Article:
At higher altitudes, the partial pressure of oxygen decreases, making it more difficult for oxygen to get to the bloodstream. So, your body responds to the low amount of oxygen available by increasing your breathing rate and the volume of each breath you take.

Without further ado, let's dive into the world of Partial pressure!

- First, we will define partial pressure.
- Then, we will look at some properties related to partial pressure.
- We will also dive into Dalton's law of partial pressure and Henry's Law.
- Next, we will solve some problems involving partial pressure.
- Lastly, we will talk about the importance of partial pressure and give some examples.

Definition of Partial Pressure of Gases

Before diving into partial pressure. Let's talk a little about **pressure** and its meaning.

** Pressure** is defined as the force exerted per unit area. Pressure is dependent on the magnitude of the applied force and the area to which the force is being applied. This pressure is produced by collisions on the walls of the container due to kinetic energy.

The greater the force exerted, the higher the pressure and the smaller the surface area.

The general formula for pressure is:

$\mathrm{P}=\frac{\mathrm{Force}\left(\mathrm{N}\right)}{\mathrm{Area}\left({\mathrm{m}}^{2}\right)}$

Let's take a look at the following example!

**What would happen to the pressure if the same amount of gas molecules was transferred from a 10.5 L container to a 5.0 L container?**

We know that the formula for pressure is force divided by area. So, if we were to decrease the area of the container, then the pressure inside the container would increase.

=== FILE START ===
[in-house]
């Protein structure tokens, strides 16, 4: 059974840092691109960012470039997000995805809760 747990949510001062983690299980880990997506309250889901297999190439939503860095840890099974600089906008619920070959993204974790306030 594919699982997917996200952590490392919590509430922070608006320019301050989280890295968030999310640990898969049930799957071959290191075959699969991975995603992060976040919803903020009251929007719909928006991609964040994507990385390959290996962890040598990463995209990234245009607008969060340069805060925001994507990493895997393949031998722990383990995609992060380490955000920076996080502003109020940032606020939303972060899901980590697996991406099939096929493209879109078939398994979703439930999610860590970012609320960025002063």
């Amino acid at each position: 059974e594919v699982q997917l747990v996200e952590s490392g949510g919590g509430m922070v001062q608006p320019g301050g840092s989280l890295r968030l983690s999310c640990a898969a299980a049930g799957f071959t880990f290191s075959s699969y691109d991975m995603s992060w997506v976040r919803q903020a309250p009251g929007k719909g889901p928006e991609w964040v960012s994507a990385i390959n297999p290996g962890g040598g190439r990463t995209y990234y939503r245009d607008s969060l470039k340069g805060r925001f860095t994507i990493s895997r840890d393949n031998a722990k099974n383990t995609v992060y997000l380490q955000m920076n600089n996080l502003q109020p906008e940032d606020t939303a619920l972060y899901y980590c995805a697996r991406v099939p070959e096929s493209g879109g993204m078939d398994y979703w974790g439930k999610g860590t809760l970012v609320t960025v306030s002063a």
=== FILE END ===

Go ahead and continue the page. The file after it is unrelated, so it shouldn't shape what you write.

You could also apply your understanding of __ Boyle's law__ here and say that since pressure and volume are inversely proportional to one another, decreasing the volume would increase the pressure!

The pressure of a gas can also be calculated by using the ideal gas law (assuming the gases behave ideally). The ideal gas law relates temperature, volume, and the number of moles of gas. A gas is considered an ideal gas if they behave according to the kinetic molecular theory.

The **Ideal Gas Law** describes the properties of gases by analyzing the pressure, volume, temperature, and moles of gas.

If you need a refresher on the kinetic molecular theory, you can read about it in Kinetic Molecular Theory!

The formula for the ideal gas law is:

$\mathrm{PV}=\mathrm{nRT}$

Where,

- P = pressure in Pa
- V = volume of gas in liters
- n = amount of gas in moles
- R = universal gas constant = 0.082057 L·atm / (mol·K)
- T = temperature of the gas in Kelvin (K)

Check out this example on how to apply the ideal gas law to calculate pressure!

**You have a 3 L container with 132 g of C**_{3}**H**_{8 }**at a temperature of 310 K. Find the pressure in the container.**

First, we need to calculate the number of moles of C_{3}H_{8}.

$132\mathrm{g}{\mathrm{C}}_{3}{\mathrm{H}}_{8}\times \frac{1\mathrm{mol}{\mathrm{C}}_{3}{\mathrm{H}}_{8}}{44.1\mathrm{g}{\mathrm{C}}_{3}{\mathrm{H}}_{8}}=2.99\mathrm{mol}{\mathrm{C}}_{3}{\mathrm{H}}_{8}$

Now, we can use the ideal gas law formula to solve for the pressure of C_{3}H_{8}.

$\mathrm{P}=\frac{\mathrm{nRT}}{\mathrm{V}}\phantom{\rule{0ex}{0ex}}\mathrm{P}=\frac{2.99\mathrm{mol}\mathrm{C}3\mathrm{H}8\times 0.082057\times 310\mathrm{K}}{3.00\mathrm{L}}=\mathbf{25}\mathbf{.}\mathbf{4}\mathbf{}\mathbf{atm}$

Have you ever thought about how pressure cookers work, and why does it cook your food faster than conventional ways? Compared to conventional cooking, pressure cookers prevent the heat from escaping as vapor. Pressure cookers can trap the heat and steam inside the container, increasing pressure inside the cooker. This increase in pressure causes the temperature to rise, making your food cook faster! Pretty cool right?